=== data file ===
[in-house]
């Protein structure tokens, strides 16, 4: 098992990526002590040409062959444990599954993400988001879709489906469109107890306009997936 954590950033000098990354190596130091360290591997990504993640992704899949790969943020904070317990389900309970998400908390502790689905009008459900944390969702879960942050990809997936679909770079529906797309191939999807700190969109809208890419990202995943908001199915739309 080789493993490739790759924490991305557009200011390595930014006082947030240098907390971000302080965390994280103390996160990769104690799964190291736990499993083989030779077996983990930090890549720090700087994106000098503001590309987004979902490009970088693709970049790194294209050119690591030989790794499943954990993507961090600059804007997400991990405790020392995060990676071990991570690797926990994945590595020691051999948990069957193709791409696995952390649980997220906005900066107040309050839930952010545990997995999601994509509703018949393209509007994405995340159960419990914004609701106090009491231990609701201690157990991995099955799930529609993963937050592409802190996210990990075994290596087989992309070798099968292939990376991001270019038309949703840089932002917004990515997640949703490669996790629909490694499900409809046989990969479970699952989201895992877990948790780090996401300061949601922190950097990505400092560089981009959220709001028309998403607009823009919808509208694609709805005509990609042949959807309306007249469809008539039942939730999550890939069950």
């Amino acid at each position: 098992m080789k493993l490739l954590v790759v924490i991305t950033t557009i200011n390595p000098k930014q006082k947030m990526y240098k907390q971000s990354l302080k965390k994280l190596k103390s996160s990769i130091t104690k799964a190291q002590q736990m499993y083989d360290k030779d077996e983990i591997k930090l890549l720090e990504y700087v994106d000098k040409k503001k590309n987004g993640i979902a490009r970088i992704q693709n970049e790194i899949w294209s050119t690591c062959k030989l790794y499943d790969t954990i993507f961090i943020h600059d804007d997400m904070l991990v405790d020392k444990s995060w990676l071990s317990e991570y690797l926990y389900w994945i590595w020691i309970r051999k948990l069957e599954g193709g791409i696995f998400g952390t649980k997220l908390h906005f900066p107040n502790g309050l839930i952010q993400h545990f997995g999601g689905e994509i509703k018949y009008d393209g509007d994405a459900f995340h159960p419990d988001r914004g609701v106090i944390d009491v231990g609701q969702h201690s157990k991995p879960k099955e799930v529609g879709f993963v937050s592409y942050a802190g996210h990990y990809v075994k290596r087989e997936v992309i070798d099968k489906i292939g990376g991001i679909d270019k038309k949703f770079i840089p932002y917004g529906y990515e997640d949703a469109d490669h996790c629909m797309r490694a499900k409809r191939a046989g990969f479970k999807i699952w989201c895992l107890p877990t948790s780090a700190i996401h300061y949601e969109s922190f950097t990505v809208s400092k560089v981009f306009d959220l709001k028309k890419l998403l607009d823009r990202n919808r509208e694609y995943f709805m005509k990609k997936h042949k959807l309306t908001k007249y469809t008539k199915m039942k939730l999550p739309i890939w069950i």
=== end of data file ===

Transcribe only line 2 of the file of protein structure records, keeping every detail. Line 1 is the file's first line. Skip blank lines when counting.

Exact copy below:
């Protein structure tokens, strides 16, 4: 098992990526002590040409062959444990599954993400988001879709489906469109107890306009997936 954590950033000098990354190596130091360290591997990504993640992704899949790969943020904070317990389900309970998400908390502790689905009008459900944390969702879960942050990809997936679909770079529906797309191939999807700190969109809208890419990202995943908001199915739309 080789493993490739790759924490991305557009200011390595930014006082947030240098907390971000302080965390994280103390996160990769104690799964190291736990499993083989030779077996983990930090890549720090700087994106000098503001590309987004979902490009970088693709970049790194294209050119690591030989790794499943954990993507961090600059804007997400991990405790020392995060990676071990991570690797926990994945590595020691051999948990069957193709791409696995952390649980997220906005900066107040309050839930952010545990997995999601994509509703018949393209509007994405995340159960419990914004609701106090009491231990609701201690157990991995099955799930529609993963937050592409802190996210990990075994290596087989992309070798099968292939990376991001270019038309949703840089932002917004990515997640949703490669996790629909490694499900409809046989990969479970699952989201895992877990948790780090996401300061949601922190950097990505400092560089981009959220709001028309998403607009823009919808509208694609709805005509990609042949959807309306007249469809008539039942939730999550890939069950």